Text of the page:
Academic journal article Journal of Education for Library and Information Science

Addressing Information Resource Issues through LIS Education in Honduras

Academic journal article Journal of Education for Library and Information Science

Addressing Information Resource Issues through LIS Education in Honduras

Article excerpt

Honduras faces numerous challenges in providing library service to its citizens, including not having indigenous educational programs to train and educate librarians. The purpose of this paper is to provide a model of international LIS education collaboration by providing a brief overview of the current library and information context of Honduras, discussing ongoing efforts to develop advanced library training there, and focusing on the collaborative efforts between Hondurans and external inputs. The article touches upon current supports and barriers to information access found in Honduras, with a particular focus on how LIS education can help build a library and information culture that promotes information access, information and communication technology use in libraries, and fosters the perception that LIS professionals are indeed professionals.

Keywords: LIS education, developing nations, international collaboration, library culture, human information resources, information access

Introduction

Honduras, like many other developing countries, faces numerous challenges in providing library service to its citizens. The National Library of Honduras (Biblioteca Nacional de Honduras) oversees more than 100 public libraries around the country; most universities and many schools, especially in and near the larger cities, have libraries; and there are a number of special libraries, document centers, archives, and museum collections as well. Thus Honduras does have a functioning system of libraries and information centers; however, as is the case in many developing nations around the world, Honduran libraries face a problem of not having indigenous educational programs to train and educate librarians. Thus, those working in libraries as either staff or administrators really do not have a well-defined concept of the complexities of contemporary information service provision. In fact, most do not consider the work of librarians and archivists to be professional, but rather regard as the work as duties that take little knowledge beyond housekeeping skills and a willingness to discipline errant users if books are manhandled or go missing.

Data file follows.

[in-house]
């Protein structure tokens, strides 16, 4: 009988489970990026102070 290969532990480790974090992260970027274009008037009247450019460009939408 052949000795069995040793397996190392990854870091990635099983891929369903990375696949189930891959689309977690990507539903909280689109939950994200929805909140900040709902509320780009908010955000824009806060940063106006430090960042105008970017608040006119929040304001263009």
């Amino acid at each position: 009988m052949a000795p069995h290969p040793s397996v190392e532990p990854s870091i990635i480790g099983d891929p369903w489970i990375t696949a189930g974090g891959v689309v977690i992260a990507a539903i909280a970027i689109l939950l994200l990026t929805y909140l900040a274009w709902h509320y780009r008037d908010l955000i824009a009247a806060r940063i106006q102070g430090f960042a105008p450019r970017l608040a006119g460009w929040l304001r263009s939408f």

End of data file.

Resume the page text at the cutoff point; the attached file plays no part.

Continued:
There is impetus within Honduras to address this situation by developing graduate level education in librarianship. Accordingly, the authors each worked in Honduras in two consecutive Fulbright efforts: Dr. Denice Adkins in 2008 and Dr. Kim M. Thompson in 2010. Both worked closely with Dr. Nitida Carranza of the National Pedagogical University Francisco Morazán (UPNFM) and others affiliated with the design of a Master's of Library and Information Science curriculum. While in the country, the authors were repeatedly informed by individuals of all ranks and profiles that there was a lack of national support for, and use of, libraries in Honduras because "we are not a library culture" or "we are not an information culture." These statements sounded disturbingly fatalistic, particularly as we were in the midst of designing a library science curriculum, seeped in literature expounding the notion that the current era is the Information Age (Tofflcr, 1980), wherein global standing and political, economic, and social competitive advantage is based on the ability of individuals to access, transfer, and manage information freely. If, as Porat (1977), Castells (1998), Webster (2002), and others argue, economic advances today are increasingly reliant on the information skills and knowledge of the labor class, inability to keep pace with the information society has weighty economic, political, and social implications for Honduras and the Honduran populace, furthermore, this idea of libraries not being used or well supported for cultural reasons is not singular to Honduras. The same sentiment has been expressed to the authors by individuals from other Central American countries, the Caribbean, African nations, Polynesia, and elsewhere, usually with an inference that there is nothing that can be done to remedy library and information apathy because it is ingrained in the culture. …

Search by... Author
Show... All Results Primary Sources Peer-reviewed

Oops!

An unknown error has occurred. Please click the button below to reload the page. If the problem persists, please try again in a little while.